An area for operations growth - Storage Area Nets in MANS

Matthew Zito mzito at gridapp.com
Fri May 16 22:22:27 UTC 2003


> 
> Although these new real time applica tions will clearly send more 
> data over the network, the real killer application is going to be 
> remote storage and synchronous storage.  Synchronous storage means 
> that you have two large servers doing the exact same thing at the 
> exact same time in two different locations.
> 
> COOK Report:  Like a decentralized disk array?
> 
> Googin:  Yes.  The backbone has to be incredibly fast because you 
> cannot complete a transaction until you have acknowledgments from 
> both disk drives.  This will happen.  Probably this year.  What they 
> are already doing is taking fiber channel and putting that on a 
> Cienna Core Director optical switch port.  Half of the ports being 
> sold on the Core Director now are fiber channel.  They aren't even 
> Ethernet.  And this is used for storage area nets (SANs).  These are 
> corporate MANs and will have nothing to do with sales to service 
> providers.  They are bypass business services where the storage 
> arrays may not be more than a kilometer or two apart.  These SANs are 
> backing up continuously terabytes of data.  We are talking huge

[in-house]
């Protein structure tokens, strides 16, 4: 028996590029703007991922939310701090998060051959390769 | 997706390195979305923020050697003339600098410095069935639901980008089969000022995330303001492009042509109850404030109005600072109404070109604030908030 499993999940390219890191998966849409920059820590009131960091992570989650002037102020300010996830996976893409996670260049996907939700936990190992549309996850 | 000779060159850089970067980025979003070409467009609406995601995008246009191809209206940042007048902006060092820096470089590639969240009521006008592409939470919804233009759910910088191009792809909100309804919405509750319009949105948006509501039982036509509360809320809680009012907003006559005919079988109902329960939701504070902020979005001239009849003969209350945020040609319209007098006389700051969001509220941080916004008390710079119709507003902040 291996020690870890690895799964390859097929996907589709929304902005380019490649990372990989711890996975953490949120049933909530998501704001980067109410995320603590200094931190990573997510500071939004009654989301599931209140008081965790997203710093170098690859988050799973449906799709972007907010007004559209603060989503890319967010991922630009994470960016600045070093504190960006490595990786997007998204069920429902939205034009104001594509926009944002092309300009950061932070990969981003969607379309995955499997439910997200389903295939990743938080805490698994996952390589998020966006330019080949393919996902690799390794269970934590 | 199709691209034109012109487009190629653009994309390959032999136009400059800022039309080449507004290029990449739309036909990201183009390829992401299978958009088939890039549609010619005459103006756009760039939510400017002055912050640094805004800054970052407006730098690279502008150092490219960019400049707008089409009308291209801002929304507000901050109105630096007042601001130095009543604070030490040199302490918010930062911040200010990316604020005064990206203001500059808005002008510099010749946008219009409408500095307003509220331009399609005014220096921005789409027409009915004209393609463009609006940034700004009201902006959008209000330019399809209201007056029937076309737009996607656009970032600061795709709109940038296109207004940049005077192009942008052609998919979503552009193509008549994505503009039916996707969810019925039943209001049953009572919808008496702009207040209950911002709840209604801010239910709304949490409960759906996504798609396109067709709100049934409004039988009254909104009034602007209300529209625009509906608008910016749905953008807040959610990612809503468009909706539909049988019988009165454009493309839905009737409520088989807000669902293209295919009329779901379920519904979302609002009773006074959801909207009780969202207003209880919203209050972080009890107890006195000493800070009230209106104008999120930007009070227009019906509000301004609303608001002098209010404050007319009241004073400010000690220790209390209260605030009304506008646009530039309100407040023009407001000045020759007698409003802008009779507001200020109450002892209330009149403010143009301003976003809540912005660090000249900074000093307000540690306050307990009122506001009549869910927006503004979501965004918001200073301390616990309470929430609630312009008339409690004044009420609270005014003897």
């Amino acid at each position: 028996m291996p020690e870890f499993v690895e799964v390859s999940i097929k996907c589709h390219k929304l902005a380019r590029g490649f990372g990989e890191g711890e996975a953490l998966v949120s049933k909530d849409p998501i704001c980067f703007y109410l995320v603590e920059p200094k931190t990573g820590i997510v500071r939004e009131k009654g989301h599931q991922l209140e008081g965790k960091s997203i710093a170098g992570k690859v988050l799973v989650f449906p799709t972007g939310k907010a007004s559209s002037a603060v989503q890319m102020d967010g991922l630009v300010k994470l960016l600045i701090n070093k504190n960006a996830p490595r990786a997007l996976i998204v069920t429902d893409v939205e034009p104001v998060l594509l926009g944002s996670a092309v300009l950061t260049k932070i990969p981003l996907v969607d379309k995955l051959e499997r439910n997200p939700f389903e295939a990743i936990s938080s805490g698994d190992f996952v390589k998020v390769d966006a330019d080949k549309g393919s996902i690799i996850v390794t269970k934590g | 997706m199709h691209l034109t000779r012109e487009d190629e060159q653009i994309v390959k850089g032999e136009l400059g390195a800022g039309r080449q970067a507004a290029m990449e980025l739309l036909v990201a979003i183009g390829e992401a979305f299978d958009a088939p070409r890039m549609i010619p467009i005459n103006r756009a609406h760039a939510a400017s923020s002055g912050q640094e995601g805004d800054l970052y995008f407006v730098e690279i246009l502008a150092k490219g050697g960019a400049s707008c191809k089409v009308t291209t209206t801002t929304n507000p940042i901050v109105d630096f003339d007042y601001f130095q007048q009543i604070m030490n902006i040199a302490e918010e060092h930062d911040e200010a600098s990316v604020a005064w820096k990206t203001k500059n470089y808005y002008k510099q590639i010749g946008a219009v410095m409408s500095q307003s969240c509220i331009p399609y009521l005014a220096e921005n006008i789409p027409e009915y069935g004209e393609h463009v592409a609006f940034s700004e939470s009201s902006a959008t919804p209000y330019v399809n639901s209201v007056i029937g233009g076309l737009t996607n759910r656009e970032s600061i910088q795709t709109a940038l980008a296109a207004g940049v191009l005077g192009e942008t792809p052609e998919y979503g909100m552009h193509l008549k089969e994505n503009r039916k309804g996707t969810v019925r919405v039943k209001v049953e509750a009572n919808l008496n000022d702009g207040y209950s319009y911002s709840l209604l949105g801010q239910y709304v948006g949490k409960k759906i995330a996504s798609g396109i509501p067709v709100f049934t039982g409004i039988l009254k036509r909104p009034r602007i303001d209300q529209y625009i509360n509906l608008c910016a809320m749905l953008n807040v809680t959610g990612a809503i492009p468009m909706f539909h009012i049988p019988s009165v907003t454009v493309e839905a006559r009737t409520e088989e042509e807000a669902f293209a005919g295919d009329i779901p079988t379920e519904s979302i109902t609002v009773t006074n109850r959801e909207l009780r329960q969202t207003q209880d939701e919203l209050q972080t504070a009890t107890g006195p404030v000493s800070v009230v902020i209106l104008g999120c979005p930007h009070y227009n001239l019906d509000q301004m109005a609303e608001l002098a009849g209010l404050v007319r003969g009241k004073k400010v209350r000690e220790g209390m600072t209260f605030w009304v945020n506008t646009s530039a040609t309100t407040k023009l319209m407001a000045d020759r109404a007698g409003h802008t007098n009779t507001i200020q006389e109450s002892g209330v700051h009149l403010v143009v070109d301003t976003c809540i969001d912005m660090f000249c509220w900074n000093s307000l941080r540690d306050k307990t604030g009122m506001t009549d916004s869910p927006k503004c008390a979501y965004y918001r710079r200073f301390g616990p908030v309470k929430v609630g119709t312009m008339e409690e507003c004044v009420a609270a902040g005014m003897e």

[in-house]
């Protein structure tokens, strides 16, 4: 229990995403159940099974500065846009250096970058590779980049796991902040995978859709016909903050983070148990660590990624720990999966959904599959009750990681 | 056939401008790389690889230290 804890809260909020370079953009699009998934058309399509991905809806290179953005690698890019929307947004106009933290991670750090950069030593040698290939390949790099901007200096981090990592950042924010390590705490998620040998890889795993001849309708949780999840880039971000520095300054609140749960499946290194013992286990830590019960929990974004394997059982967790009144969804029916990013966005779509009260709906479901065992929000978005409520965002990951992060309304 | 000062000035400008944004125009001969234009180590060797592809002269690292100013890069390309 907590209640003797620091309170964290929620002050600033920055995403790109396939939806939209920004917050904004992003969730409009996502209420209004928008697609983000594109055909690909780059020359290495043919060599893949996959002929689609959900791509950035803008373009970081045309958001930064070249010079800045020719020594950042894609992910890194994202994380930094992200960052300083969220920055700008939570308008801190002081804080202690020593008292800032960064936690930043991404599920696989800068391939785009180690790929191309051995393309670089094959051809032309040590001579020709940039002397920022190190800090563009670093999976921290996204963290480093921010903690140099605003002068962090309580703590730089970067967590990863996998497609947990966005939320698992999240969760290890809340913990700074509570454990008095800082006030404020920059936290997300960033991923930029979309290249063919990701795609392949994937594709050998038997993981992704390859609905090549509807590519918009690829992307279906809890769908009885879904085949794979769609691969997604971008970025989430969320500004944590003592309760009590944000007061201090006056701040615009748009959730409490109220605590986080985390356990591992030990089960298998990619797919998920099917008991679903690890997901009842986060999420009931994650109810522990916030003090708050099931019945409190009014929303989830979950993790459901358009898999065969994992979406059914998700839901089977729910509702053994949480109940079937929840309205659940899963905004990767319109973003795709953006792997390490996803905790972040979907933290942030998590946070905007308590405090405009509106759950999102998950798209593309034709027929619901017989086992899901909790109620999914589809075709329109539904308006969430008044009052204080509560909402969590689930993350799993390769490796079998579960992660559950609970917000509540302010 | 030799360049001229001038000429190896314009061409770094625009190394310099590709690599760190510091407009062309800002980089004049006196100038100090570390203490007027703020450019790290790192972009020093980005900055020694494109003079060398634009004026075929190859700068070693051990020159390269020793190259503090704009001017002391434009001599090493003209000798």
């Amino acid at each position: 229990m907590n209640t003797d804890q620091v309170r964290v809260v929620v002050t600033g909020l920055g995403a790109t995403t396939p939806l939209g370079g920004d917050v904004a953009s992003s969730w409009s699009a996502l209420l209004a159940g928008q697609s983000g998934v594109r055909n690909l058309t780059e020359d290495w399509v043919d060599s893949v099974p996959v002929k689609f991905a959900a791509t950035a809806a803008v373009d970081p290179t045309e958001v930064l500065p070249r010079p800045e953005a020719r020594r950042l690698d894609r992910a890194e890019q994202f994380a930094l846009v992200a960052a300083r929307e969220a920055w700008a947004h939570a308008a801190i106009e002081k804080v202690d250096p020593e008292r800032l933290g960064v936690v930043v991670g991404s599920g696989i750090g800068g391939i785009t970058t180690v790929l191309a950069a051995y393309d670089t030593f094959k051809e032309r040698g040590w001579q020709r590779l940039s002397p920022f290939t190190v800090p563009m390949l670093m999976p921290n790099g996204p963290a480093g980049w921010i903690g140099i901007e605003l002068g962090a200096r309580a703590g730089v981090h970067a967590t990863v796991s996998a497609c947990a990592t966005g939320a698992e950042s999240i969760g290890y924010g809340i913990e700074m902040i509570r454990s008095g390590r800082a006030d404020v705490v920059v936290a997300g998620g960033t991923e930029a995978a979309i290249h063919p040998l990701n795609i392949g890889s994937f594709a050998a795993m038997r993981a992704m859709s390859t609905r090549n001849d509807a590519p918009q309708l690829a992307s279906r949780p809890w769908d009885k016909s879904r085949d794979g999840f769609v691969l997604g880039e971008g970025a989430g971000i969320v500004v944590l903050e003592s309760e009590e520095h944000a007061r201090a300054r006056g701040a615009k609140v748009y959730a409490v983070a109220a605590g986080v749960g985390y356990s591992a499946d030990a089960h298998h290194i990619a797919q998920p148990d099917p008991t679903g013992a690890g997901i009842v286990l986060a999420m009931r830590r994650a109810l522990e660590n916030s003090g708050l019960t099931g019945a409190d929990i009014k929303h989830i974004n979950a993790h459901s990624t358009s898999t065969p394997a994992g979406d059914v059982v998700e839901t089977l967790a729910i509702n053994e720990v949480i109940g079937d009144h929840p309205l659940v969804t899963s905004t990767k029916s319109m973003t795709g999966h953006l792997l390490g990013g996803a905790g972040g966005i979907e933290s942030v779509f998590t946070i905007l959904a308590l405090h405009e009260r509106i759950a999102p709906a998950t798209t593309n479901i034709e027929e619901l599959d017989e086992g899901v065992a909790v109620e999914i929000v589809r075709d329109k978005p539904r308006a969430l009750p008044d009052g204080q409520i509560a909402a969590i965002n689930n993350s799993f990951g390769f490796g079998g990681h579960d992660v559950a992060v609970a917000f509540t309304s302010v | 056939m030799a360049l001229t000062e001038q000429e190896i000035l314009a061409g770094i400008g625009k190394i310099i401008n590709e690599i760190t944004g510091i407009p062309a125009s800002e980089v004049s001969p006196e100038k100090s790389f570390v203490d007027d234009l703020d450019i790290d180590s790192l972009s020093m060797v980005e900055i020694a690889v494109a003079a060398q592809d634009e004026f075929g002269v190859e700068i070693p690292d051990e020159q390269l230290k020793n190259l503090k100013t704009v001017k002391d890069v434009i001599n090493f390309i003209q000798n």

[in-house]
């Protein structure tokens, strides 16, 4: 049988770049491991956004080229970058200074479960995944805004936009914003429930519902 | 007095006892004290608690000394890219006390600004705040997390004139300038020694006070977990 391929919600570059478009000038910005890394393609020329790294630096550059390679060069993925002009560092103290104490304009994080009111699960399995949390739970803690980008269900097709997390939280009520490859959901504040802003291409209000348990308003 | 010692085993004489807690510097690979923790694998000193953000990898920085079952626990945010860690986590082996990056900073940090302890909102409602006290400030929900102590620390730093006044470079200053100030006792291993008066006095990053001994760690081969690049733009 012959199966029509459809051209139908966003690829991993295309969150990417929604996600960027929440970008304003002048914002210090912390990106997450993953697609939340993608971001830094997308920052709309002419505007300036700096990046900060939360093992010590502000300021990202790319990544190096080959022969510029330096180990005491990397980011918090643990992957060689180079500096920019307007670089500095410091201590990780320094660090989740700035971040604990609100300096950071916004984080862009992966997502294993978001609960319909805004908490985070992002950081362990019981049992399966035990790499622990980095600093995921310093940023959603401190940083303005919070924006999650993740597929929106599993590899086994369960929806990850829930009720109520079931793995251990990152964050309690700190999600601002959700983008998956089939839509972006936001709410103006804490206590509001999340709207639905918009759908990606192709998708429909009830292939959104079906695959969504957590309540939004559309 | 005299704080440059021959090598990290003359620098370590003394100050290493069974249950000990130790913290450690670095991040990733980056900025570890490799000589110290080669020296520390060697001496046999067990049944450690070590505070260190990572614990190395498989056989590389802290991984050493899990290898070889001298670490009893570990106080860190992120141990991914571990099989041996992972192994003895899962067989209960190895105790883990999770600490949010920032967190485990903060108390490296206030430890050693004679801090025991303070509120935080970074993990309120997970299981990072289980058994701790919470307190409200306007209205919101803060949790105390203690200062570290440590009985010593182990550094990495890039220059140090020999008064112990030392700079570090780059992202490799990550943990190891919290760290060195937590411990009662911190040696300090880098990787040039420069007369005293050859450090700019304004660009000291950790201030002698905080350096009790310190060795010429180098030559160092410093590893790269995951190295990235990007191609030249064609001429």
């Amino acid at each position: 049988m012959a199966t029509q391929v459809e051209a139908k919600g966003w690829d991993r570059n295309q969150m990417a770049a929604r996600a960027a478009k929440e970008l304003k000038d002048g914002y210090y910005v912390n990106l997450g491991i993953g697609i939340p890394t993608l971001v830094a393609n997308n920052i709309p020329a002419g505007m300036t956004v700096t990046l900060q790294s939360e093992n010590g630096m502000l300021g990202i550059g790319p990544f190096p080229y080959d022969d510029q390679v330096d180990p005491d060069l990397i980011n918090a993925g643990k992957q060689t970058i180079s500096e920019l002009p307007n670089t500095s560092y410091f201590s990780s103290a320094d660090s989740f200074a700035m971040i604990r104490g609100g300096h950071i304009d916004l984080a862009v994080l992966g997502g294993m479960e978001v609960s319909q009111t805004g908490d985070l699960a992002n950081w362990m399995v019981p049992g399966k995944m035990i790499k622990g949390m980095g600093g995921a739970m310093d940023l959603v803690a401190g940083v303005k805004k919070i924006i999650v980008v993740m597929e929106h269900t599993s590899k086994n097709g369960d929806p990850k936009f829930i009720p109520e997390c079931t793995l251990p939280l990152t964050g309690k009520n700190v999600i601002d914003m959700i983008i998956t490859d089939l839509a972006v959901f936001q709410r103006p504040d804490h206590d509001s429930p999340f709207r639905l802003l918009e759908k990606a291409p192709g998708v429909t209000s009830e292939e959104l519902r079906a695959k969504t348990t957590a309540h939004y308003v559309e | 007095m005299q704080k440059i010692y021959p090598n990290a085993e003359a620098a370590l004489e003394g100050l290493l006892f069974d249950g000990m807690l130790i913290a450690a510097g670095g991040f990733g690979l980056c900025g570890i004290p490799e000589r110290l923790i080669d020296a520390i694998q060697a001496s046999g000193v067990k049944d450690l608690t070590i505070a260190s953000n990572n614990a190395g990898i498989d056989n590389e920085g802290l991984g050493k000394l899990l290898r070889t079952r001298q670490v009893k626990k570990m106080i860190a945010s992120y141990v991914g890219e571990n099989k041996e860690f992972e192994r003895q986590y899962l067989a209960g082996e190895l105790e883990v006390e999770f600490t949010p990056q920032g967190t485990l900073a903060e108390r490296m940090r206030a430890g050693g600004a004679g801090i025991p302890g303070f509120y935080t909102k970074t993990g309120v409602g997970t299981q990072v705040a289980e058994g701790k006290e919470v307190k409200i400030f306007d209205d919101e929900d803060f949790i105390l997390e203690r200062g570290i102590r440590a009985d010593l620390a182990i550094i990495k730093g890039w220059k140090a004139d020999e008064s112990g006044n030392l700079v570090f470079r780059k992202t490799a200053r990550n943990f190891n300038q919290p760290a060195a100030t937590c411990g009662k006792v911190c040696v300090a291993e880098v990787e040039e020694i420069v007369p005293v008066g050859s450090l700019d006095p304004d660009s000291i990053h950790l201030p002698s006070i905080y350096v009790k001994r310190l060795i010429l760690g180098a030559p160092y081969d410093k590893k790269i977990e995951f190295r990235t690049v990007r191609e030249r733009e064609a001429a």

> applications that will use every bit of access to every bit of 
> capacity they can get.
> 


Erm - perhaps I'm misunderstanding what Googin is trying to say here,
but if he's talking about synchronous remote replication over fibre
channel, this exists today. In fact, it has existed for years, and
before it was over fibre channel, it was over ESCON.  Today, still, if
you want to go father than a certain distance (70km maybe?) its
generally recommended to switch over to ESCON rather than fibre channel.


In practicality, complete remote replication is often inadvisable for
high-performance, heavy-write applications.  The rule of thumb is that
every KM adds another millisecond worth of I/O transaction time, so a
few kilometers distance can add a significant overhead to writes.  

Not to mention Fibre Channel is very unkind when it comes to recovery
from fabric segmentation.  A poorly designed (or just very unlucky) SAN
can be completely downed on both sides of the split, somewhat ruining
the disaster recovery strategy if the production and DR storage networks
are both taken down.  

Ugh - I'll be very happy when fibre channel is dead and buried.  

Thanks,
Matt

--
Matthew Zito
GridApp Systems
Email: mzito at gridapp.com
Cell: 646-220-3551
Phone: 212-358-8211 x 359 





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